Flow and structure of complex systems

Dense granular media

Submerged granular flows

  • A cylinder partially filled with glass beads and the remainder with a fluid of different viscosities is rotated at different speeds to generate a thin surface flow atop a static rotating bed. The resulting flow of particles is completely immersed in the viscous liquid (like a slurry). The objective of this work is to study the effect of fluid viscosity on the overall flow dynamics of particulate media. Different interstitial fluids having an order of magnitude range of viscosities are employed to attain this objective. Using laser fluorescence and refractive index matching the flow behaviour near the wall and upto 20 particle diameters away from the side walls is observed to elucidate and quantify the wall effects. The observed flow behaviour is compared with quantitative predictions of available continuum models.

Cohesive granular flows

  • A small amount of liquid added to an assembly of particles (e.g. sand) is known to aggolomerate the particles which helps in building sand castles. The agglomeration occurs due to liquid bridges between particles pairs. Such a particle-air-liquid system is encountered in applications like tablet coating, rotary dryers etc. and is known to pose several design/operational issues. We are interested in understanding the flow of such materials under the influence of external forcing, for. e.g. rotating cylinder flow. Using flow visualization techniques and soft particle (DEM) simulations we are trying to elucidate the effect of surface tension, viscosity, volume fraction of added liquid and cylinder rotational speed on the complex flow of such cohesive particles.

Thin film flow of suspensions

  • Thin film of flowing suspensions (particles immersed in a viscous liquid) are of interest to various industrial applications, viz., paint flow on a substrate, coating of surfaces and natural applications like avalanches, landslides etc. Our interest lies in understanding the flow of a thin film of suspension on a horizontal flat substrate being rotated at very large speeds. Such a system is used in pharmaceutical industries to create drug microparticles of desired sizes. The suspension flowing atop the disc is known to generate intabilities due to competition between centrifugal forces, viscous dissipation and surface tension forces. The overall goal of this work is to understand the correlation between the final droplet size ensuing from the periphery of the rotating plate (which eventually cools to form a microparticle) and the complex thin flow occurring on the rotating plate. We employ flow visualization to study the macroscopic picture of flow as well as microscopic motion of suspended particles flowing within the thin film.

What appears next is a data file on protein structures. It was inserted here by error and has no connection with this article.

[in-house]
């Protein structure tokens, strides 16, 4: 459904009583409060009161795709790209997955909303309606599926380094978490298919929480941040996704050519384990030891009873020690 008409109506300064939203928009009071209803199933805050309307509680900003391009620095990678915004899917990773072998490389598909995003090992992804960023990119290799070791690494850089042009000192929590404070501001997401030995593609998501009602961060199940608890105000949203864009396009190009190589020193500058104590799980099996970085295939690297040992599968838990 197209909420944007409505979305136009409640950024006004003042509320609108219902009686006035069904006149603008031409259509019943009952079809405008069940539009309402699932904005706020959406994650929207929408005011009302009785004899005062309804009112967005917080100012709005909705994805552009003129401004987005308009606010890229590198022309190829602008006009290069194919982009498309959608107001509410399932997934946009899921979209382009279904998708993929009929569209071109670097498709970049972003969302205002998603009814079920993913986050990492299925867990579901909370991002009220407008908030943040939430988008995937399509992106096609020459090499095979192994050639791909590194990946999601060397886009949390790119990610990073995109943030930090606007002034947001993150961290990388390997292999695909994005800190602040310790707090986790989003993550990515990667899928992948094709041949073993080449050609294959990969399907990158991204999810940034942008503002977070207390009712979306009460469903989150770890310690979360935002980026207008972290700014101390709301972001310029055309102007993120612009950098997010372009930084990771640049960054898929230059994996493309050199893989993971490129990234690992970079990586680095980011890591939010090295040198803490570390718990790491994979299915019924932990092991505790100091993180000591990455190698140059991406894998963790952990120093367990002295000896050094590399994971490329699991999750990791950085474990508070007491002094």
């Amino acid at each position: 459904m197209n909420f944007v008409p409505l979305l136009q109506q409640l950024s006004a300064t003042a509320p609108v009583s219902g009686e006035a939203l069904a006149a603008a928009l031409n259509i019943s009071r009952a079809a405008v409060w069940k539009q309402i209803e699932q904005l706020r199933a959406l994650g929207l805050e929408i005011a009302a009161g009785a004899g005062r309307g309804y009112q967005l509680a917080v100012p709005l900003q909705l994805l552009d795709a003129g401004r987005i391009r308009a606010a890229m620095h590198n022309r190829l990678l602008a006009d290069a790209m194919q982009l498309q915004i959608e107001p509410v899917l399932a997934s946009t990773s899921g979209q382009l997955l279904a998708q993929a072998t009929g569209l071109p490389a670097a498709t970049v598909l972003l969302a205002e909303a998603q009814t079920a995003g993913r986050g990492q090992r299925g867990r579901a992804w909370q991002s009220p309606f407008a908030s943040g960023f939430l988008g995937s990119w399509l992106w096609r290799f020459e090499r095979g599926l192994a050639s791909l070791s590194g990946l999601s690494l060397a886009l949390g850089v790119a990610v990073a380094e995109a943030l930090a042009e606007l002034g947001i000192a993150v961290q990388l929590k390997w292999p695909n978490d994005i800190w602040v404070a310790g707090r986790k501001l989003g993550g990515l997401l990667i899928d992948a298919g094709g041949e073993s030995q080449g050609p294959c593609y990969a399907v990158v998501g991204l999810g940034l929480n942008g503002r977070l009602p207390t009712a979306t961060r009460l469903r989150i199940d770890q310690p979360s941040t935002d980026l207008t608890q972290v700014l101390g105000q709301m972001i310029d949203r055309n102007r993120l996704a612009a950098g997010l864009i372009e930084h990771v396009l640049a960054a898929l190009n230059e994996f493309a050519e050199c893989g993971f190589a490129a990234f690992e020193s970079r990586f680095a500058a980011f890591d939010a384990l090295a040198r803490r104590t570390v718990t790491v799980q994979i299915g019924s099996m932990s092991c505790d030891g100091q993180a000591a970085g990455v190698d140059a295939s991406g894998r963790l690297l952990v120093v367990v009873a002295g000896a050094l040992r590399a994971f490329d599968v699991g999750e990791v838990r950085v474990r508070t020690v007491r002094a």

Gelling of capillary suspensions

  • Similar to cohesive flows, addition of a secondary liquid to a suspension of particles in a liquid is known to create agglomerates. It was recently shown that such an agglomeration and the overall strength of the agglomerate is independent of the affinity between particles and secondary added liquid and can happen even at very low volume fractions of particles. We are exploring this behaviour by observing the structure of resulting agglomerate and its dependence on particle and liquid properties using confocal microscopy. Primarily we are interested in observing the percolation threshold at which agglomerates are formed. A detailed understanding of this behaviour can help improve processability of several applications handling suspensions in some form or other.

Interface induced structural rearrangements in an aging Laponite suspension

  • Suspensions of Laponite particles (size about 20 nm) are known to age over a period of time showing several structural features during the course of aging. In one of the recent works, our collaborator, Prof. Yogesh Joshi and his group from IIT Kanpur, showed that laponite suspension kept in contact with an interface (with air or oil) can show structural arrangements on length scales several orders of magnitude larger than the particle size. More importantly the structural changes are dependent on the fluid at the interface in contact with the suspension. We plan to carry out micro-rheology of such suspensions in a confocal microscope using tracer particles and tracking their motion through laser fluorescence, camera imaging and analysis to elucidate the mechanism of structural ordering